In one of the first campus-wide emails of the new year, UW-Madison Chancellor Rebecca Blank shared some new, slightly odd wisdom for the semester ahead: “Pool your drool.”
The email introduced students and employees to the new saliva-based testing program that, for most of the campus community, will replace the nasal swabs used during the fall semester. (The drool tip was among a list of suggestions for accumulating enough saliva in the mouth to avoid a rejected COVID-19 test.)
But the message was also an acknowledgement of the bumps UW-Madison has experienced in the rollout of the new program launched Jan. 11.
Some students have taken their complaints to social media, airing concerns about long lines, rejected tests and an increased time commitment on their part. The launch of the new program also caused issues in incorporating data into the university’s daily COVID-19 dashboard, which hasn’t been updated since Jan. 14.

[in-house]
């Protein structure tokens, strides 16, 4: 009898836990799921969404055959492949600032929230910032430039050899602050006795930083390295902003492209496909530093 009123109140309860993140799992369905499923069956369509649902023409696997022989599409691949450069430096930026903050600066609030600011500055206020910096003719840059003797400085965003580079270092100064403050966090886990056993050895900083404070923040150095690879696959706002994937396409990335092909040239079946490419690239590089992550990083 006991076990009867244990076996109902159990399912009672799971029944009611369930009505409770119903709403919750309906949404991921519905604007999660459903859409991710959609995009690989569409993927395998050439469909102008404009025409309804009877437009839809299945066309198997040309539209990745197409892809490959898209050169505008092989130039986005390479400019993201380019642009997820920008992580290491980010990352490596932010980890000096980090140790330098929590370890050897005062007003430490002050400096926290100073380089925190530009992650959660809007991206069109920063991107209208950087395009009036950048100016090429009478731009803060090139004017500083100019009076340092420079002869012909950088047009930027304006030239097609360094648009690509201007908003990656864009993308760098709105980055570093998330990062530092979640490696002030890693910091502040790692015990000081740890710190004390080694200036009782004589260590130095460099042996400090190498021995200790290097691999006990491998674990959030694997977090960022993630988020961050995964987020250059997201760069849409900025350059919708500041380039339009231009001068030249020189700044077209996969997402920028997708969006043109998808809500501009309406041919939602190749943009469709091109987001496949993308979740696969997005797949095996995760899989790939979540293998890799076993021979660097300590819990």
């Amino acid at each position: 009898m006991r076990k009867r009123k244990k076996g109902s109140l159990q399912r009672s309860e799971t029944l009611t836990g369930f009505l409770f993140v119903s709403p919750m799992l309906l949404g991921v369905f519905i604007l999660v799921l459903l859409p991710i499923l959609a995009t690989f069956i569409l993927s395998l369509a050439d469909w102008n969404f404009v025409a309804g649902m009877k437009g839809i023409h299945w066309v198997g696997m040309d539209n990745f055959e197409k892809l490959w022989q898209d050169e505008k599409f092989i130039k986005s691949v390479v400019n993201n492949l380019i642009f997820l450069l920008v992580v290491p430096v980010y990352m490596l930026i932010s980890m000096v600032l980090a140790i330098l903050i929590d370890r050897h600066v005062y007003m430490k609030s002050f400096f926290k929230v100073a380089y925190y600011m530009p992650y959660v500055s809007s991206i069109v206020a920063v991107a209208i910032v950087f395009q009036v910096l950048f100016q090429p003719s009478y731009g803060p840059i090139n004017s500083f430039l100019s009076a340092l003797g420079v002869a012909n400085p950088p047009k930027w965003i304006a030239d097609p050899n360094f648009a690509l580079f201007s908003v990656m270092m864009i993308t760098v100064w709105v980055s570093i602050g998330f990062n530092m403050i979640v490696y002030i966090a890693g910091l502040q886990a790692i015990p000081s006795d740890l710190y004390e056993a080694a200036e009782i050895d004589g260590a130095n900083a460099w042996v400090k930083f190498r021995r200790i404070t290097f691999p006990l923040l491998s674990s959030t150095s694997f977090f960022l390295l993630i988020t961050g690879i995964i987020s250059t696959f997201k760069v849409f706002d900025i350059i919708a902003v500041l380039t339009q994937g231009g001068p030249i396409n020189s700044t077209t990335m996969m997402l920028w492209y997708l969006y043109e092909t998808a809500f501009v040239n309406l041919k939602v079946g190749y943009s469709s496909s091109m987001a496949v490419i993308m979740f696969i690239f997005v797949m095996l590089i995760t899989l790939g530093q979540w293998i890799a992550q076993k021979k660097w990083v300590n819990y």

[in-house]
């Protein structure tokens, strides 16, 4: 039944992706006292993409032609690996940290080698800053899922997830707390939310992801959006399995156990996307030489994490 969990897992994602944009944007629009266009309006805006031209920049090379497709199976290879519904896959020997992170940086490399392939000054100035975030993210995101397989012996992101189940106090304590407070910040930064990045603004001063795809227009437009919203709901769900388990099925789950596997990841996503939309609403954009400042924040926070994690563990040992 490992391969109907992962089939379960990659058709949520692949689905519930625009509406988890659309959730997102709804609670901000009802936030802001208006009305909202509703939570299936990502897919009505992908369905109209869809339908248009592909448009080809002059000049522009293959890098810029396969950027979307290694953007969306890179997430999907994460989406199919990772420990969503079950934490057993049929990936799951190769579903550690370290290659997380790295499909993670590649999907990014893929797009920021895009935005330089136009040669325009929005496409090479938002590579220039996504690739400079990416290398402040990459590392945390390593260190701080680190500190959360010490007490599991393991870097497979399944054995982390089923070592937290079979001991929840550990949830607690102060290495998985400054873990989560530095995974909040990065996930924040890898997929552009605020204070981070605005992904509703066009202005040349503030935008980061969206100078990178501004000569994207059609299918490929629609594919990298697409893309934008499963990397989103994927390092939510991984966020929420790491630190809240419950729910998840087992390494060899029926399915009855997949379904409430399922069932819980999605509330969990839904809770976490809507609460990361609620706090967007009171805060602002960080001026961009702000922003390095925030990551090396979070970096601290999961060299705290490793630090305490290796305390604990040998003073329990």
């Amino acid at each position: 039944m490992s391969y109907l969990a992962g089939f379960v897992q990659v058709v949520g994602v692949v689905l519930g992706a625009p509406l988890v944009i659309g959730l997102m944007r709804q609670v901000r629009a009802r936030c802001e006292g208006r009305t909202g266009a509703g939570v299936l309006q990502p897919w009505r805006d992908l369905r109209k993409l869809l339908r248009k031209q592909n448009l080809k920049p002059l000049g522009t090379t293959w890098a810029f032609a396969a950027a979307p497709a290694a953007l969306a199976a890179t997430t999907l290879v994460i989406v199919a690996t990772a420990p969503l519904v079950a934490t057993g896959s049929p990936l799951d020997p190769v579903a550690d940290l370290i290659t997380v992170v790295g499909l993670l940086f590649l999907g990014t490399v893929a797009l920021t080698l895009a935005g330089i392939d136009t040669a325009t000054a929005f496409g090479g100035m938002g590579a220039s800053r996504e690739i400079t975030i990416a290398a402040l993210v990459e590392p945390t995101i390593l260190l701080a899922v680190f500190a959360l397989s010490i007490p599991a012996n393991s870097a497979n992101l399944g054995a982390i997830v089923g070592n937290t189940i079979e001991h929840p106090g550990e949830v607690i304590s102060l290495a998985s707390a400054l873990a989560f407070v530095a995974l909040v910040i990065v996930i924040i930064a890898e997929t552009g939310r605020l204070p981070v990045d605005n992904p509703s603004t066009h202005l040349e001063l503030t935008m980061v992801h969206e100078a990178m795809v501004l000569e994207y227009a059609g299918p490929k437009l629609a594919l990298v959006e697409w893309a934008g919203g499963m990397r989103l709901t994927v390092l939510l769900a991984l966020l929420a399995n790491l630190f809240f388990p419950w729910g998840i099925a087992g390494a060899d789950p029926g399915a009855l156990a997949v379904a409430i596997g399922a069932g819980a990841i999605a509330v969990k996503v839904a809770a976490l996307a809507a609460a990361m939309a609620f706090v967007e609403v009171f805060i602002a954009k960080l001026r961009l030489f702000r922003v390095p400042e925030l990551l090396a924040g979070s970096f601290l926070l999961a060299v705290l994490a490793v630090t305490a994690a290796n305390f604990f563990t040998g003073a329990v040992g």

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“I think we’ve gotten a lot of the bugs out of the system but it is new and it is different so we just ask for people’s patience and grace,” Lori Reesor, vice chancellor for student affairs, said in a Thursday call with reporters.
Last fall, testing was available to the entire campus community but was only required weekly for students living in the dorms. The spring testing program requires all undergraduates living in the Madison area, regardless of whether their class schedules are entirely online, to be tested twice a week. Faculty, staff and graduate students who will be on campus must test once a week.
Students and employees will use a mobile phone app called Safer Badgers to schedule their tests, receive results and access their Badger Badge, which turns green when an individual is in compliance with the testing requirements, allowing them to enter campus buildings.
About a third of the campus community, or 22,000 people, have downloaded the Safer Badgers app, chief technology officer Todd Shechter said Thursday.
The number of downloads so far doesn’t concern Schechter because not all employees will be coming to campus and therefore don’t need to download the app. He also expects more people in the coming days to download Safer Badgers before classes start on Monday.